Rapid detection of deoxynivalenol (DON) in cereal-based food and feed has long been the goal of regulators and manufacturers. As non-destructive approaches, infrared (IR) and near-infrared (NIR) spectroscopic techniques have been used for the prediction and classification of contaminated single-kernel and ground grain without any DON extraction steps. These methods, however, are hindered by the intense and broad spectral bands attributed to naturally occurring moisture. Raman spectroscopy could be an alternative to IR and NIR due to its insensitivity to water and fewer overlapped bands. This study explored the feasibility of the Raman technique for rapid and non-destructive screening of DON-contaminated wheat and barley meal. The advantages of this technique include the use of a 1064-nm NIR excitation laser that reduces interference from fluorescence of biological compounds in wheat and barley, the use of a simple intensity-intensity algorithm at two unique frequencies, plus the technique's ease of sample preparation. The results indicate that the simple algorithm, as well as principal component analysis applied to the Raman spectra, can be used to classify low from high DON grain.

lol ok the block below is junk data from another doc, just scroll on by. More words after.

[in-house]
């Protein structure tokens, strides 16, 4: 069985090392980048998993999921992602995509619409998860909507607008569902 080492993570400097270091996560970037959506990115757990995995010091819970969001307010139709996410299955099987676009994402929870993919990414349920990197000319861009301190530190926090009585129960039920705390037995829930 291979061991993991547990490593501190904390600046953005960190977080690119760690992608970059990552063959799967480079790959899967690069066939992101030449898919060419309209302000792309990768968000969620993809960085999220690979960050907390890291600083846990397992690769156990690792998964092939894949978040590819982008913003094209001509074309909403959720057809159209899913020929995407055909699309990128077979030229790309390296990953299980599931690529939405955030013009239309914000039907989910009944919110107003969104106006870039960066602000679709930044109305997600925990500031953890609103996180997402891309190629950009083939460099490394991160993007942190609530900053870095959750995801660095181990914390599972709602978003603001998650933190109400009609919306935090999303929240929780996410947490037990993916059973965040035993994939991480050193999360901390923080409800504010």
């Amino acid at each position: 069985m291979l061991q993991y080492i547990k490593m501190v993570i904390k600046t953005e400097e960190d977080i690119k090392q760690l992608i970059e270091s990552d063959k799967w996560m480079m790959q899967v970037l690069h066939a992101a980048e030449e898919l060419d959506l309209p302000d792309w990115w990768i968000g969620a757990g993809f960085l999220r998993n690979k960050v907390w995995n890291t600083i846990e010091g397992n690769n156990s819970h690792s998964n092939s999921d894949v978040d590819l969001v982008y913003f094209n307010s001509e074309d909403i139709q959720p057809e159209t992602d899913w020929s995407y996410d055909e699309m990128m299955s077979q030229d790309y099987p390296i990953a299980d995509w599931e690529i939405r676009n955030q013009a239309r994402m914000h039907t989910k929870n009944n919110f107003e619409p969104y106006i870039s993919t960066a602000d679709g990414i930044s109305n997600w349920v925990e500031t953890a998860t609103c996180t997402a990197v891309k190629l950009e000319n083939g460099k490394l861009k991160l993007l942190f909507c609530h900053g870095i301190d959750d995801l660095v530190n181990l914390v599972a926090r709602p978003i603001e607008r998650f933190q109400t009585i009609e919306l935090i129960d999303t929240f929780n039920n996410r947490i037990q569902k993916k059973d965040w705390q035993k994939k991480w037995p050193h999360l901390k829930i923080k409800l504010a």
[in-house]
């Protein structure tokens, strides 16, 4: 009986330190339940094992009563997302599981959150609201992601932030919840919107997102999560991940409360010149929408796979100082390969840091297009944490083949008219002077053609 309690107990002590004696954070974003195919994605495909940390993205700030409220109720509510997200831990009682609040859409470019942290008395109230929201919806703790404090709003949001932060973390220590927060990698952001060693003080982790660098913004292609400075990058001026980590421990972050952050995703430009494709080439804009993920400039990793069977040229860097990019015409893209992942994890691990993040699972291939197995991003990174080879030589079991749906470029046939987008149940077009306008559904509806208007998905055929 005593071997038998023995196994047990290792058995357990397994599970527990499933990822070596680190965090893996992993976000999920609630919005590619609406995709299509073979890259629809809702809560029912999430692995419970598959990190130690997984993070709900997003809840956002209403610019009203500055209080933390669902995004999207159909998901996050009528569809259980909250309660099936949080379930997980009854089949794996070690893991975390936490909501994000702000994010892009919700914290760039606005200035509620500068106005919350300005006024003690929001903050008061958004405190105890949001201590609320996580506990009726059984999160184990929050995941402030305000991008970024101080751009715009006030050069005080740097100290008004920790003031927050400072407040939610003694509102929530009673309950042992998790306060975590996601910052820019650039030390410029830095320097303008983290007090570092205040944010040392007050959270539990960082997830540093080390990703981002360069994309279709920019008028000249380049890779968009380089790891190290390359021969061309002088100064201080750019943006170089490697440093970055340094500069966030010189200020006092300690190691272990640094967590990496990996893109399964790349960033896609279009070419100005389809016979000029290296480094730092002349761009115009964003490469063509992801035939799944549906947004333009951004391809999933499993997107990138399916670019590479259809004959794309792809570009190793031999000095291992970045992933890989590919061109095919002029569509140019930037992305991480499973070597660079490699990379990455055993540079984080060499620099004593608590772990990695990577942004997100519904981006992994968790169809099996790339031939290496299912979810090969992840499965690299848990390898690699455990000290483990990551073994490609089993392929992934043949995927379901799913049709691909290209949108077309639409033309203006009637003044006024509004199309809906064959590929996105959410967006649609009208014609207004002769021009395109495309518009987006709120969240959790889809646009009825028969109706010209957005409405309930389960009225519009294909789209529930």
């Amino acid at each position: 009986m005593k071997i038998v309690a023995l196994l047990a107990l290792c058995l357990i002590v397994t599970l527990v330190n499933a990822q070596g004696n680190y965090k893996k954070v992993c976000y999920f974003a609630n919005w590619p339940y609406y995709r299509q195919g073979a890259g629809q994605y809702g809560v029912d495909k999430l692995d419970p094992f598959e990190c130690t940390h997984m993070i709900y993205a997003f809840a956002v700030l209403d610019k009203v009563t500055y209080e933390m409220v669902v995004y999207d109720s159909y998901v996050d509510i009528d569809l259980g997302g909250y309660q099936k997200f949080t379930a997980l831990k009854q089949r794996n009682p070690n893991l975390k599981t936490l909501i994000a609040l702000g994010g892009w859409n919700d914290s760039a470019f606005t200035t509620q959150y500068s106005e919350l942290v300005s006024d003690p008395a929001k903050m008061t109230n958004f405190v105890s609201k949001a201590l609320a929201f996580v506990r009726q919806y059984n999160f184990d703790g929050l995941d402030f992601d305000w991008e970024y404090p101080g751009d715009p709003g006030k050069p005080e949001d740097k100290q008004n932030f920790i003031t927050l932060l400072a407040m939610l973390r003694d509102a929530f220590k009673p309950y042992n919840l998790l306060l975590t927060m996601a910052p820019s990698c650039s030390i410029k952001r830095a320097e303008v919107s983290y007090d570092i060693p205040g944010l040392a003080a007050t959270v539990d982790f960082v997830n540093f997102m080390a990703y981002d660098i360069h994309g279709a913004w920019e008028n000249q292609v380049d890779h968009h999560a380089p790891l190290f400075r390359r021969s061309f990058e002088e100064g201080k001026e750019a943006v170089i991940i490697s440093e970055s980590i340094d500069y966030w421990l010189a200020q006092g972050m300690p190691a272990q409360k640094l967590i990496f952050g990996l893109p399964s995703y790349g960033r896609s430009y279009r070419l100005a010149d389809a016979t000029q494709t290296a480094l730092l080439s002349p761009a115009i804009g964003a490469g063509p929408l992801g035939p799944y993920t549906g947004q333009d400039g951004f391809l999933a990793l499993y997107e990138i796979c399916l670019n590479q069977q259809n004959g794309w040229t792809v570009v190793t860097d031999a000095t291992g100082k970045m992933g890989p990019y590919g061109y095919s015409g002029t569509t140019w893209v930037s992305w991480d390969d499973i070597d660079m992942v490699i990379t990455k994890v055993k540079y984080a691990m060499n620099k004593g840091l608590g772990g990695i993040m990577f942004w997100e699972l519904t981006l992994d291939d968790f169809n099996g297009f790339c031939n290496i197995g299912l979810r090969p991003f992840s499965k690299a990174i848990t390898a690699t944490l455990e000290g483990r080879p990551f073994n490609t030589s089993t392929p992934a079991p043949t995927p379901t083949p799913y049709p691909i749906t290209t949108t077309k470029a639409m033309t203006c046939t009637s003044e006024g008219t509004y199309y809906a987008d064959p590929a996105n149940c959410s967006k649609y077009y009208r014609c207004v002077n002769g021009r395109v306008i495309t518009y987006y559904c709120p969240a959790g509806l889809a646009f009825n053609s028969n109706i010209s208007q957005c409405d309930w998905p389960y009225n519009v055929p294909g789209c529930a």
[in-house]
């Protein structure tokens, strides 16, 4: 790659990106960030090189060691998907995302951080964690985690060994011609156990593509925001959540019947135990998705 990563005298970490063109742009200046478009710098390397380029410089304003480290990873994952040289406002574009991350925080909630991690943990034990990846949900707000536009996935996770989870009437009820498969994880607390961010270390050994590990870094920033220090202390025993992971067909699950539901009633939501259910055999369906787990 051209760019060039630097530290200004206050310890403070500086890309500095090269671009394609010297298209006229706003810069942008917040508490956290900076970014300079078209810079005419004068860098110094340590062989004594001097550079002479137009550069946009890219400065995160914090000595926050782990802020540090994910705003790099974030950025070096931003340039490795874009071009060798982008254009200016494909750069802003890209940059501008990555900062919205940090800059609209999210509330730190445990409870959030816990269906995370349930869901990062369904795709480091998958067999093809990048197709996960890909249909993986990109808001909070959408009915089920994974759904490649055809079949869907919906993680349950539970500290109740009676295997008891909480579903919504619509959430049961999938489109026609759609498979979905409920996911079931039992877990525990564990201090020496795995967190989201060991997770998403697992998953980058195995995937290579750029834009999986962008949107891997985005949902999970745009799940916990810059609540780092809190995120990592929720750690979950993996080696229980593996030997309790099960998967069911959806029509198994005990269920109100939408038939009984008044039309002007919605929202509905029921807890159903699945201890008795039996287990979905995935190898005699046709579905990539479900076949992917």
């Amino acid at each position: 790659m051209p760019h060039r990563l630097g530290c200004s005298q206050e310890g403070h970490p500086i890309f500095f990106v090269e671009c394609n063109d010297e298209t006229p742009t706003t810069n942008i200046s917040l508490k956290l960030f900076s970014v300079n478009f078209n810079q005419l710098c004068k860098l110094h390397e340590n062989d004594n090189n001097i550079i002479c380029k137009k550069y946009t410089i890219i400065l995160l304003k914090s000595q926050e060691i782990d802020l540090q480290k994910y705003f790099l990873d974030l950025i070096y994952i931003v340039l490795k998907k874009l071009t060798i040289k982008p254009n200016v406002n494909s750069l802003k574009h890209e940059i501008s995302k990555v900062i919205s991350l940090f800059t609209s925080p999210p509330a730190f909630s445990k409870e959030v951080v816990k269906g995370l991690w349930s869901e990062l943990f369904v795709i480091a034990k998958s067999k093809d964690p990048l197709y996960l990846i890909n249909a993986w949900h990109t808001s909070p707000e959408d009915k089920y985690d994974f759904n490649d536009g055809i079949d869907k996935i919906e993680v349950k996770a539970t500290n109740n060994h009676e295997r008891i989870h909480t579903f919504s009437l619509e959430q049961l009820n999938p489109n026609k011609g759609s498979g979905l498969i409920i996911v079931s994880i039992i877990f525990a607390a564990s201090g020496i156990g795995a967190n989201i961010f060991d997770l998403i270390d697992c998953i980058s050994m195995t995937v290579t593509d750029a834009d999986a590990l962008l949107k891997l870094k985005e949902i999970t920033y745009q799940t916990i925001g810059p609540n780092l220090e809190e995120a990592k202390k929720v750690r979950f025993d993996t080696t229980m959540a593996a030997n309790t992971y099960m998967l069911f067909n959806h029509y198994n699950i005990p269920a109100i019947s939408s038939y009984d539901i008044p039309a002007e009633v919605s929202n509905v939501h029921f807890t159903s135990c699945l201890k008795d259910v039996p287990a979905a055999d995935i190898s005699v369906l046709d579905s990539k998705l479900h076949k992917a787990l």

|Original language||English (US)|
|Number of pages||6|
|Journal||Food Additives and Contaminants - Part A Chemistry, Analysis, Control, Exposure and Risk Assessment|
|State||Published - 2009|
Bibliographical noteFunding Information:
The authors wish to express their sincere thanks to Dr Richard Horsley and Dr Paul Schwartz of Department of Plant Sciences, North Dakota State University, for barley samples and DON analysis. One of us (YD) acknowledges financial aid from the Wheat and Barley Scab Initiative of the USDA. Mention of a product or specific equipment does not constitute a guarantee or warranty by the US Department of Agriculture and does not imply its approval to the exclusion of other products that may also be suitable.
- Cereals and grain